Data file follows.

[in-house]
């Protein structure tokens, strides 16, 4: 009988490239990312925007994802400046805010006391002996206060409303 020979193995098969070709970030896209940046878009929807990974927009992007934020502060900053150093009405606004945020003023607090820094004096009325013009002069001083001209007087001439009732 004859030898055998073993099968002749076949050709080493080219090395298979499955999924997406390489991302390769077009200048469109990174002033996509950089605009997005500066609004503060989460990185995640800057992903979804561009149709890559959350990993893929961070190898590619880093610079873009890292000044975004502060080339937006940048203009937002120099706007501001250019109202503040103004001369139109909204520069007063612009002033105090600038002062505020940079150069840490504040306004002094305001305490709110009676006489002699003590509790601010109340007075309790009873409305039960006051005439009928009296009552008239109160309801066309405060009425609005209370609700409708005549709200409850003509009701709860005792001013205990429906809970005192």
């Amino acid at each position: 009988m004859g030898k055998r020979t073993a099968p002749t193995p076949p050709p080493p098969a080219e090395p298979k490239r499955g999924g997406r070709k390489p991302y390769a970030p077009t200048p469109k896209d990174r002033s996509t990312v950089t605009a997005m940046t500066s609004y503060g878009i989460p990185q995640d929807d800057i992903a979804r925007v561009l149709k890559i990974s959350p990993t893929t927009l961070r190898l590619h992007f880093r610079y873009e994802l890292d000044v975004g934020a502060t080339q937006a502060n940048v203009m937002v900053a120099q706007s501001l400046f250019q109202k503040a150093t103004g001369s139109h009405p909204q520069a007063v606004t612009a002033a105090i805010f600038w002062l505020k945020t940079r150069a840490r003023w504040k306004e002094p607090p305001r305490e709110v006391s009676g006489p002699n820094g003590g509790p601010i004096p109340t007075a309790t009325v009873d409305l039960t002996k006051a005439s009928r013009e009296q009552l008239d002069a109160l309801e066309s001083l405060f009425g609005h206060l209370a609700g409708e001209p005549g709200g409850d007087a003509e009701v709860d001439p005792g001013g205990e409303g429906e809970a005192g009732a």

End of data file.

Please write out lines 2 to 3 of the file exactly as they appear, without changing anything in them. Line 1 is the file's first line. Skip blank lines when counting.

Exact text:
């Protein structure tokens, strides 16, 4: 009988490239990312925007994802400046805010006391002996206060409303 020979193995098969070709970030896209940046878009929807990974927009992007934020502060900053150093009405606004945020003023607090820094004096009325013009002069001083001209007087001439009732 004859030898055998073993099968002749076949050709080493080219090395298979499955999924997406390489991302390769077009200048469109990174002033996509950089605009997005500066609004503060989460990185995640800057992903979804561009149709890559959350990993893929961070190898590619880093610079873009890292000044975004502060080339937006940048203009937002120099706007501001250019109202503040103004001369139109909204520069007063612009002033105090600038002062505020940079150069840490504040306004002094305001305490709110009676006489002699003590509790601010109340007075309790009873409305039960006051005439009928009296009552008239109160309801066309405060009425609005209370609700409708005549709200409850003509009701709860005792001013205990429906809970005192």
């Amino acid at each position: 009988m004859g030898k055998r020979t073993a099968p002749t193995p076949p050709p080493p098969a080219e090395p298979k490239r499955g999924g997406r070709k390489p991302y390769a970030p077009t200048p469109k896209d990174r002033s996509t990312v950089t605009a997005m940046t500066s609004y503060g878009i989460p990185q995640d929807d800057i992903a979804r925007v561009l149709k890559i990974s959350p990993t893929t927009l961070r190898l590619h992007f880093r610079y873009e994802l890292d000044v975004g934020a502060t080339q937006a502060n940048v203009m937002v900053a120099q706007s501001l400046f250019q109202k503040a150093t103004g001369s139109h009405p909204q520069a007063v606004t612009a002033a105090i805010f600038w002062l505020k945020t940079r150069a840490r003023w504040k306004e002094p607090p305001r305490e709110v006391s009676g006489p002699n820094g003590g509790p601010i004096p109340t007075a309790t009325v009873d409305l039960t002996k006051a005439s009928r013009e009296q009552l008239d002069a109160l309801e066309s001083l405060f009425g609005h206060l209370a609700g409708e001209p005549g709200g409850d007087a003509e009701v709860d001439p005792g001013g205990e409303g429906e809970a005192g009732a």